5. Titles! Because really, the only reason we ever tried to not take the off season off was to make it possible for anyone who was interested to read more or less the same list of books as what we’ll be covering on Someday.

So today we are releasing the pre-contenda list!

The pre-contender list has three main categories and is ripe for discussion.

Our categories are 3-or-more stars; new books by previous winners and honorees of the RealPrintz; and buzz, which is a catchall for books we have heard things about from others, or are looking forward to ourselves, or that were really appealing at a preview. Many of the buzz books are fall pubs and might move to the 3-or-more stars list once reviews come out, but for now we’re calling them buzz books; similarly, some new books by previous Printzers also have three-or-more stars, but we consider the author’s previous work the more pressing reason to have these on the list so they are in that category for our purposes.

You might have noticed that as in the past, we are automatically including any book with 3 or more stars at this point.

BUT — change 4 — we don’t swear they’ll make the final contender list, which we’ll release in September, nor — change 4a — that we’ll review every three-star book at length. As we discussed last summer, there are books that get — and deserve! — lots of stars that just aren’t seriously in the running, and we don’t want to pick those books apart. So we’ll look at everything with three or more stars, but we might not write about them all.

Technical deets and credit: The list was assembled using Jen J‘s fabulous starred review spreadsheet, the biggest help imaginable, plus a variety of review sources, buzz on Twitter and Goodreads, and some research of upcoming titles.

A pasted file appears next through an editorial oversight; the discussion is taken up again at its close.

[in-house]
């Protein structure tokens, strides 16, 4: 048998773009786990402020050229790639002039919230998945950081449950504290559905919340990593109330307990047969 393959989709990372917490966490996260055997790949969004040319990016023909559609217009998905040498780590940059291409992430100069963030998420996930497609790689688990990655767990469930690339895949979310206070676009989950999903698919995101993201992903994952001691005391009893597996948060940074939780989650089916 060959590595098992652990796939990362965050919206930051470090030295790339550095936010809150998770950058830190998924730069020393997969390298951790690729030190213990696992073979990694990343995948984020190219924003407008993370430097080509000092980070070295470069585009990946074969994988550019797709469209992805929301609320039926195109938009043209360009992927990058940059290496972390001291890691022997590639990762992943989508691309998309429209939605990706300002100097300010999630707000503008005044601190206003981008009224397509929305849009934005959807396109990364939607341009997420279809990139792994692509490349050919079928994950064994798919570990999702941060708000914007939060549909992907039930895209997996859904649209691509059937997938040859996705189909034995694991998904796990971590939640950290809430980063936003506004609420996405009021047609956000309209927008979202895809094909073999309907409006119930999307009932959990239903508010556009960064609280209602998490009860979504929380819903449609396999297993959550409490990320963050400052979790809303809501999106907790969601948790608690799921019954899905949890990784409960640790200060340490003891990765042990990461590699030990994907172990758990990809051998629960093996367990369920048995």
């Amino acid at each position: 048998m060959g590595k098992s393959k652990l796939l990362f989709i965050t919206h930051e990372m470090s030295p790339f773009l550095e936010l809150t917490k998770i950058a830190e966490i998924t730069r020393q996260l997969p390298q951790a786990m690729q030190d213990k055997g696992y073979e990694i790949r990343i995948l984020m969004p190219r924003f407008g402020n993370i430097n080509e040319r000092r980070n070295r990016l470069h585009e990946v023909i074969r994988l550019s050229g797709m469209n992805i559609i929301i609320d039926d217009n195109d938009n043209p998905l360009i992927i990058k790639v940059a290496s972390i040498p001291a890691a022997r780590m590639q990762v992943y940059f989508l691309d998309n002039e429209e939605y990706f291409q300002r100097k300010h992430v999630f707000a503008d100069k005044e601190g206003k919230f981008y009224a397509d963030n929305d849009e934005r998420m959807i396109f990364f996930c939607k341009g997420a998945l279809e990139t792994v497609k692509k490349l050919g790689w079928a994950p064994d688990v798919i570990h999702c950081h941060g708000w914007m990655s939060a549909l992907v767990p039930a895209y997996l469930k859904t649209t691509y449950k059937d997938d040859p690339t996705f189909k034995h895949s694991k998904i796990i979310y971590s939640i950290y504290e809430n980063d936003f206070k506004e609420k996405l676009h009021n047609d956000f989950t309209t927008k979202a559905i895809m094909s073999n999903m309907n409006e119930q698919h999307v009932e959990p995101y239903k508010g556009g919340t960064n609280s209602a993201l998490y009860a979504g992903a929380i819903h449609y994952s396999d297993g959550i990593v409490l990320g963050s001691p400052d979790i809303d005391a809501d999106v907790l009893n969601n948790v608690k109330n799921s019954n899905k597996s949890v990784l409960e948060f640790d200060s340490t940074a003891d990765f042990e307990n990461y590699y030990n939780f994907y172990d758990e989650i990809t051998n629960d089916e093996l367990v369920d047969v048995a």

A final process note: we are avoiding everyone else’s blogs in an attempt to not be swayed by the opinions of others before we read books for ourselves, but a few places we want to be reading reviews? The already referenced Tea Cozy and Stacked, and Mark and Sarah Flowers’ Cross-Referencing. If you know any other sources we should be avoiding and then later reading avidly, let us know.

So without further ado (because there’s been a lot of ado in this here post already), here’s the list. We want to hear your thoughts:  What’s missing? What needs to be added? What have you read already?

3-or-more stars (alpha by title)

A Corner of White, Jaclyn Moriarty
Courage Has No Color, Tanya Stone
Crash & Burn, Michael Hassan
Dark Triumph, Robin LaFevers
Doll Bones, Holly Black (possibly too young)
Eleanor & Park, Rainbow Rowell
Emancipation Proclamation, Tanya Bolden
Etiquette & Espionage, Gail Carriger
If You Find Me, Emily Murdoch
In the Shadow of Blackbirds, Cat Robins
The Lucy Variations, Sara Zarr
Maggot Moon, Sally Gardner
My Brother’s Book, Maurice Sendak
Out of the Easy, Ruta Sepetys
September Girls, Bennett Madison
Teeth, Hannah Moskowitz
The Summer Prince, Alaya Dawn Johnson
Uses for Boys, Erica Lorraine Scheidt
Winger, Andrew Smith
Yaqui Delgado Wants to Kick Your Ass, Meg Medina


New books by previous winners/honorees

The 5th Wave, Rick Yancey
Boxers, Gene Luen Yang